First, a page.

Humphrey Hawkins Act - Explained
What is the Humphrey Hawkins Act?
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What is the Humphrey-Hawkins Act?
The Humphrey-Hawkins Full Employment Act, more formally known as The Full Employment and Balanced Growth Act, was passed in 1978 to amend the Employment Act of 1946. The purpose of the act was to give clarifying instructions on the use of government spending, job creation, and controlled monetary policy to create economic demand in the system and smooth out economic peaks and falls inherent in the private market.
What was the purpose of the Humphrey-Hawkins Act
The Humphrey Hawkins Act was passed to provide instructions to the government on using spending, job creation, and monetary policy to avoid economic downturns, such as the one suffered during the Great Depression. The idea was that the Government could boost of economic demand by selective spending in cooperation with private industry. The Acts objectives rest in Keynesian theory. Keynes asserted the Governments can augment demand and can minimize shocks in the financial system through selective spending. The Humphrey Hawkins Act called provided the Government with authority to reduce employment by creating temporary government jobs. It also, expanded Congresss ability to control aspects of monetary policy - which is traditionally reserved to the Federal Reserve Board. The Act Laid out 4 goals:
- Full Employment
- Growth in Production
- Price Stability
- Balance of Trade and Budget
The Act further adds that, in achieving these goals, the Government should:
- Allow private enterprise to lead the way in achieving these goals;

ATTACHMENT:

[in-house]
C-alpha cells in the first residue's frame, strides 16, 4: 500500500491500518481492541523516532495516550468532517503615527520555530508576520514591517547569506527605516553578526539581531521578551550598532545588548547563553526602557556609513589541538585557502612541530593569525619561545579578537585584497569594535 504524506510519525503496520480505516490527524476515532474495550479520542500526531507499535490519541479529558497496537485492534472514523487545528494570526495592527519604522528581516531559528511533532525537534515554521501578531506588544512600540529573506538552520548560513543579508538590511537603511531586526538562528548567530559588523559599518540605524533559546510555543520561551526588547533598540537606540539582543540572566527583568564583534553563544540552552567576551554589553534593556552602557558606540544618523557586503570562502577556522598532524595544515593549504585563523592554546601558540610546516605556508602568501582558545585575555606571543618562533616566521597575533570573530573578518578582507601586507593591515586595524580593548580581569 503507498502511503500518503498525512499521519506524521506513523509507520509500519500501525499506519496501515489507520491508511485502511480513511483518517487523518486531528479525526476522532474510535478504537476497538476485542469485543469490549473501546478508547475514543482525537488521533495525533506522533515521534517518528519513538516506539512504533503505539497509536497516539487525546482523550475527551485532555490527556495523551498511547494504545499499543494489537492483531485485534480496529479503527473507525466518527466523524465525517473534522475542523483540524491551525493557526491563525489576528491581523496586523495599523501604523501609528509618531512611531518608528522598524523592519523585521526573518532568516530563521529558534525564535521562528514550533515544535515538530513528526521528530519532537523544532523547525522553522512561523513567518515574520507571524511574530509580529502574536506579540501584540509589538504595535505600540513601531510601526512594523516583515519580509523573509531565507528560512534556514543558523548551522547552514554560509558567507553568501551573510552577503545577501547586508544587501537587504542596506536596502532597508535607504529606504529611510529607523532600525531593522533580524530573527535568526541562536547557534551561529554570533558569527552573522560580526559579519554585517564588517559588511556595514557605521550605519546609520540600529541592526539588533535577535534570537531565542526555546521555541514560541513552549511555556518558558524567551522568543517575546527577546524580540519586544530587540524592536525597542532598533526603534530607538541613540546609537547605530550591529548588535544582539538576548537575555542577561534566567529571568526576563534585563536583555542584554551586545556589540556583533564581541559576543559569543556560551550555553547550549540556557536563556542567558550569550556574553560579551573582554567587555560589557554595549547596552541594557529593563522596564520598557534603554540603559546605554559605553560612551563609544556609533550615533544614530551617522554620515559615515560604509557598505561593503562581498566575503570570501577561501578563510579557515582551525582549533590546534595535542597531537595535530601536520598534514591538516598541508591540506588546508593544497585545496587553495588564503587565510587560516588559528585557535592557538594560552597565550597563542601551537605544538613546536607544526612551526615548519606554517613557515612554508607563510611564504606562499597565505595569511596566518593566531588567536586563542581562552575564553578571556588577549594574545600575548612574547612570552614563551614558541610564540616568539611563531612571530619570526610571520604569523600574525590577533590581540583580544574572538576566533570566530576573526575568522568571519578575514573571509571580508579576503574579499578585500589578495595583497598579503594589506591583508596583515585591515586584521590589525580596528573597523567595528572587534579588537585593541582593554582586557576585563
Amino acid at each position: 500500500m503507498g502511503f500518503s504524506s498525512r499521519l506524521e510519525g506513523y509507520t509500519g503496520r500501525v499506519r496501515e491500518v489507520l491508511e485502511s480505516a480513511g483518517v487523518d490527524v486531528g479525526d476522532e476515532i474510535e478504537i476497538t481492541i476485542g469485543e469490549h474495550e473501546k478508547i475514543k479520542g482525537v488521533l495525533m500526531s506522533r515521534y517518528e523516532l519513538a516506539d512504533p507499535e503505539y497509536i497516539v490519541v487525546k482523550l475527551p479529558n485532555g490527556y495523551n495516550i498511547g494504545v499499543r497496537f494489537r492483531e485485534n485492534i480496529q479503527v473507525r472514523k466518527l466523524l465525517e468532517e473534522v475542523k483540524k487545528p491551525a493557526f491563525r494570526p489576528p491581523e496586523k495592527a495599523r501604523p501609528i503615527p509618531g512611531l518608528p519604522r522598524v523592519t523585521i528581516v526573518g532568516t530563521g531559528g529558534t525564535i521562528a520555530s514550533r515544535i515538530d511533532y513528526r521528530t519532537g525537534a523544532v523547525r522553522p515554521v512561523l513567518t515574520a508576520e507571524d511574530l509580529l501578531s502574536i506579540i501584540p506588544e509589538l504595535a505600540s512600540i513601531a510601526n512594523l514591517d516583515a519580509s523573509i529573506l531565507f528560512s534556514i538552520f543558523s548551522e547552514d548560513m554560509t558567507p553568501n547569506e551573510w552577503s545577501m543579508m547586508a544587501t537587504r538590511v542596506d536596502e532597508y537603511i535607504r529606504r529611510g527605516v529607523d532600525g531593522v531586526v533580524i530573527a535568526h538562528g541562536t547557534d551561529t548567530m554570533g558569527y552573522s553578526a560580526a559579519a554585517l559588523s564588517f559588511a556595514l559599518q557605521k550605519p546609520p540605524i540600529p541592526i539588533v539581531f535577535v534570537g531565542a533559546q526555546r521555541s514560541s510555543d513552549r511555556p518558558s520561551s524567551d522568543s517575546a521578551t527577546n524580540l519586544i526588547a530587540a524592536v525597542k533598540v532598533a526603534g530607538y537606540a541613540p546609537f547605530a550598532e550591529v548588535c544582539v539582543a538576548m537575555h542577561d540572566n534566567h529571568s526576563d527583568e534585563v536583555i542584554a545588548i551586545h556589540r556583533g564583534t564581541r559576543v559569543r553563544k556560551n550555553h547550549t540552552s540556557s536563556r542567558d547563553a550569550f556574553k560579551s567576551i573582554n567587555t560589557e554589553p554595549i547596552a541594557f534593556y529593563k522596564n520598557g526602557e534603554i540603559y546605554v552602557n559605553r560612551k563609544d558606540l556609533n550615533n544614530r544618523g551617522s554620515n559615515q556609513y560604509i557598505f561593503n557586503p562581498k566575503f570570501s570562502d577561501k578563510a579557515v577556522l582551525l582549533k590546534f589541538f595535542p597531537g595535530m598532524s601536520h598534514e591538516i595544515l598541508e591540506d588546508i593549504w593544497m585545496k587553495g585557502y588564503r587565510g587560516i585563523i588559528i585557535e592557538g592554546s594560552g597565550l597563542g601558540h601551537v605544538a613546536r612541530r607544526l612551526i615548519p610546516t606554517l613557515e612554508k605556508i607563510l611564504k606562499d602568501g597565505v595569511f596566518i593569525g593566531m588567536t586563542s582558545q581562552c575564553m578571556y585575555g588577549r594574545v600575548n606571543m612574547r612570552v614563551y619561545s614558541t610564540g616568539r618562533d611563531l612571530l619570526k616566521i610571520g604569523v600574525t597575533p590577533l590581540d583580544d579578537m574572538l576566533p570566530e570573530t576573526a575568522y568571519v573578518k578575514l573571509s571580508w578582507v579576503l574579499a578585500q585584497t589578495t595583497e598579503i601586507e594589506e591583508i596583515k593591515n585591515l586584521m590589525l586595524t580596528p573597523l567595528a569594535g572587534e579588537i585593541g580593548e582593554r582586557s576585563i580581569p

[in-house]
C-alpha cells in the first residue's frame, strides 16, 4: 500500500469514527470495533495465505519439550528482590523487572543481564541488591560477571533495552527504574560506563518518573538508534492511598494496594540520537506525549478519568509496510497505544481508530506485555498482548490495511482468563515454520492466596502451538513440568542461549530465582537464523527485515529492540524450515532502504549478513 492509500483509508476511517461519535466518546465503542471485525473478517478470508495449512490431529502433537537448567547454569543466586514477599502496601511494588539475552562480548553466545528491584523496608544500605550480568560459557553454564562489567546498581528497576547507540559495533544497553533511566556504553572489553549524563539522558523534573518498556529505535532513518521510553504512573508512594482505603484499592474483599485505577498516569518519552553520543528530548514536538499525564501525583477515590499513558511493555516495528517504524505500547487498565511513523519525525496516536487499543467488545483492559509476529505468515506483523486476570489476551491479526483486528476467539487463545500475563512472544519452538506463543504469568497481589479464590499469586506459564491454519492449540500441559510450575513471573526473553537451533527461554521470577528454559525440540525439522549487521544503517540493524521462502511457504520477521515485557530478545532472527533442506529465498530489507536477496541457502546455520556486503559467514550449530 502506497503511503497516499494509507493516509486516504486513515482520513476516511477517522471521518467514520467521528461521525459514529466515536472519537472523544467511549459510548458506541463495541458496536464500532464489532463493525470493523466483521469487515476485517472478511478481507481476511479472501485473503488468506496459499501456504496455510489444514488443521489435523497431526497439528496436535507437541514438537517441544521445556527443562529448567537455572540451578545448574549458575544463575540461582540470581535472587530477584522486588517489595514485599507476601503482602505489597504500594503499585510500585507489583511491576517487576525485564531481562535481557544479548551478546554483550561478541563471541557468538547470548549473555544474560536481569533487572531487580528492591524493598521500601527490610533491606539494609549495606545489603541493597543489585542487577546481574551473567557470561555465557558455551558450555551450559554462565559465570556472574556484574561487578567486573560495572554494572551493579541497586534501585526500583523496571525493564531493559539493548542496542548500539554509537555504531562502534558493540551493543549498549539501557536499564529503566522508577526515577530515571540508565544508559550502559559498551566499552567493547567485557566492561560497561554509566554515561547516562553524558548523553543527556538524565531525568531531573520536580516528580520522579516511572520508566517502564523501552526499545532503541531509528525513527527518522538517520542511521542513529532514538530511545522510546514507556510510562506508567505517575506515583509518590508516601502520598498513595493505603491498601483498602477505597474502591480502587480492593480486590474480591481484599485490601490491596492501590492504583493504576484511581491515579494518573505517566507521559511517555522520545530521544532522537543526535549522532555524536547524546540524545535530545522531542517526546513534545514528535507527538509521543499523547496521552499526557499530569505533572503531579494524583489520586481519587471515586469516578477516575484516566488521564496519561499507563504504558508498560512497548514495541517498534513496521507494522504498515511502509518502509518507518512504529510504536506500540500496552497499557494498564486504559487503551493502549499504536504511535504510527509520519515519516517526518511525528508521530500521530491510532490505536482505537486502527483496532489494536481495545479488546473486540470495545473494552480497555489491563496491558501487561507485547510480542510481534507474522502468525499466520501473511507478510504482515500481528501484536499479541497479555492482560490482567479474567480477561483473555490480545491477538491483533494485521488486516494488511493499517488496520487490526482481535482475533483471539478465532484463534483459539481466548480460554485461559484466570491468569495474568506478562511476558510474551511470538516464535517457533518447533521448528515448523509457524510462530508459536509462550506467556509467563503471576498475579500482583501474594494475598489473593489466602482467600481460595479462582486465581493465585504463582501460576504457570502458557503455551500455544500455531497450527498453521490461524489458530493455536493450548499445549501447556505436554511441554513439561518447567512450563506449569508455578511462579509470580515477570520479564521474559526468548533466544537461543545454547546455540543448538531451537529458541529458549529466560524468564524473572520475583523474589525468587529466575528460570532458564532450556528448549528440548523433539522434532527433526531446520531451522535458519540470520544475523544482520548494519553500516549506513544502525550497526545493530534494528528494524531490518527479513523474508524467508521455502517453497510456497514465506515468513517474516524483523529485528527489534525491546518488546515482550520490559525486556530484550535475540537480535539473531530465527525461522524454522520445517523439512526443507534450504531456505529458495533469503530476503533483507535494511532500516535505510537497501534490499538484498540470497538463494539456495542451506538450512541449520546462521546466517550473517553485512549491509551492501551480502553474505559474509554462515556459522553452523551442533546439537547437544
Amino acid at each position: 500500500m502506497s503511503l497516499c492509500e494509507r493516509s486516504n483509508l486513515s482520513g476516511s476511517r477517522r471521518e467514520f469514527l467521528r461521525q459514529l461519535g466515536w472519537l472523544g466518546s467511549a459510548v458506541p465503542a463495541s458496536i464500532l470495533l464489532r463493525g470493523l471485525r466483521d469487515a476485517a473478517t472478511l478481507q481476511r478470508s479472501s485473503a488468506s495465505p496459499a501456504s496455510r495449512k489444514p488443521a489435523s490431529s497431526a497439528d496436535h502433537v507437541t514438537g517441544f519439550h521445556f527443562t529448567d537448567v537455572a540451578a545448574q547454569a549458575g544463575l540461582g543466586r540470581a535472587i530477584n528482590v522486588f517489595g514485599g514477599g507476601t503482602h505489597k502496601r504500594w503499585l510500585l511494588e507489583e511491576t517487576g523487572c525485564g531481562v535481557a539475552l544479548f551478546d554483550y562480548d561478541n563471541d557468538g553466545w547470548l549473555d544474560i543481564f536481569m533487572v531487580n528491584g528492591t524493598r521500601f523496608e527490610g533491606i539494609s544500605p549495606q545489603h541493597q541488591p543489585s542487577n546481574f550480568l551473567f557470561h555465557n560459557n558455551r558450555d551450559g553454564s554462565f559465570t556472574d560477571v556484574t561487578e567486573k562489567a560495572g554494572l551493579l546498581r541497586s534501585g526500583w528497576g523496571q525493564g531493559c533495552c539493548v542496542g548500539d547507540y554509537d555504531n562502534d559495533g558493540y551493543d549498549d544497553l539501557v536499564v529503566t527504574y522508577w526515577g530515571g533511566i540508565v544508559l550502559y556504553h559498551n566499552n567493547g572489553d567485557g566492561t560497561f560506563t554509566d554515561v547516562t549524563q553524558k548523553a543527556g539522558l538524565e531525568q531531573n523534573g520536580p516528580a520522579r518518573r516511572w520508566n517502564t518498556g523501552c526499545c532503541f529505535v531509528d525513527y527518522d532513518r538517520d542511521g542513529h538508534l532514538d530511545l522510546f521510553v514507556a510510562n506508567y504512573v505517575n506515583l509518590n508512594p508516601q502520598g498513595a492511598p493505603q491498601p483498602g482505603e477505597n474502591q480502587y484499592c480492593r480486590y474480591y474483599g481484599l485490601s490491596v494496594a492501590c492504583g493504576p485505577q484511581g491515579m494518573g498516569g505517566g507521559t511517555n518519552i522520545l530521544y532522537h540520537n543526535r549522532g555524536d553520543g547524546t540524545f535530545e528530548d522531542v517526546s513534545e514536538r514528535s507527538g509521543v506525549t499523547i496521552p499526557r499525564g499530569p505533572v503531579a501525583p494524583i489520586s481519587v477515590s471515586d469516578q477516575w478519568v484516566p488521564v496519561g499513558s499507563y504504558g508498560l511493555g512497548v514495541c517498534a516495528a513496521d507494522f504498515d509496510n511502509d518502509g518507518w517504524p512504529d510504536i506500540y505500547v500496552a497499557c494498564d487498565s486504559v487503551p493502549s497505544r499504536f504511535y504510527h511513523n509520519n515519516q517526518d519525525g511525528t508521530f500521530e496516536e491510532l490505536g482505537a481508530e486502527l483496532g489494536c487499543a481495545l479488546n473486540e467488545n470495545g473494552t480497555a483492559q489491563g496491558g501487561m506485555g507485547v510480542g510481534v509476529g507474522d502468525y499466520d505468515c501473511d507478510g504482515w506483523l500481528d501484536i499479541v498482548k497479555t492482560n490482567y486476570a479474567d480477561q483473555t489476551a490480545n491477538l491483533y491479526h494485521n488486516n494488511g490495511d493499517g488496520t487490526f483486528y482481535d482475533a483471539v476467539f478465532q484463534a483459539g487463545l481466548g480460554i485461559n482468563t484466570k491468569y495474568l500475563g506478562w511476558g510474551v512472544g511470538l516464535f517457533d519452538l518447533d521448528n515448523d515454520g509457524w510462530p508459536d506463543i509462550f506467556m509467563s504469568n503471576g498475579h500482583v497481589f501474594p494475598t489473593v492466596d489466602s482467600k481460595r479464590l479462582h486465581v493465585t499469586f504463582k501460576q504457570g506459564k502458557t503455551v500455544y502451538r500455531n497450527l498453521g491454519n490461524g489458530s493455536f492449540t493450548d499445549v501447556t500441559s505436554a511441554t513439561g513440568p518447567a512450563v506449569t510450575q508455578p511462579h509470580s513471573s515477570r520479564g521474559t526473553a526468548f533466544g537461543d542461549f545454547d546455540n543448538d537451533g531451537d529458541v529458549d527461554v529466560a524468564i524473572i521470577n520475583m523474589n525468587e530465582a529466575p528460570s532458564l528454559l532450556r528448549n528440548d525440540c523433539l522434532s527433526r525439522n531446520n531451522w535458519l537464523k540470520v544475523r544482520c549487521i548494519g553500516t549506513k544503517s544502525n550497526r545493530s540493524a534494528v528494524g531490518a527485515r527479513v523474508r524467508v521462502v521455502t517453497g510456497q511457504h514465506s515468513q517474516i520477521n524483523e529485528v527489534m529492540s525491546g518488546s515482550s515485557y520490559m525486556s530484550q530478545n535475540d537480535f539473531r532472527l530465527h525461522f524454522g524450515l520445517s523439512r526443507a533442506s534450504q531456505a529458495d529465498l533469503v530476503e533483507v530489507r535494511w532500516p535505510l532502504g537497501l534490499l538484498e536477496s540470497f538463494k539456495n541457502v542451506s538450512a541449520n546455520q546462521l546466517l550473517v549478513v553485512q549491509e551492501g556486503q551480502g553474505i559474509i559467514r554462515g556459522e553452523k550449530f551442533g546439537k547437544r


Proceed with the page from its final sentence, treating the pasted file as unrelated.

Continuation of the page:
- Attempt to balance the budget;
- Attempt to have balanced trade;
- Mandate the Federal Reserve Board of Governors to purse monetary policy that produces long-run growth, minimizes inflation, and promotes stability.
- Mandate the Federal Reserve Board of Governors provide a Report on Monetary Policy to Congress two times per year;
- Mandate the President set numerous goals for the economy and policies to achieve them within the Presidents Economic Report each year.
- Mandate the Chairman of the Federal Reserve to align monetary policy with the economic policies put out by the President.
The Government was authorized to create a pool for public employment in the low-income, low-skill areas sufficient to raise economic demand.
- Interestingly, the Act put in place economic targets that were to be achieved by specific years. The Act allowed Congress to revisit and amend those goals. In reality, very few or none of those goals were achieved within the stated time period.
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- Trickle Down Theory
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- Ricardian Equivalence
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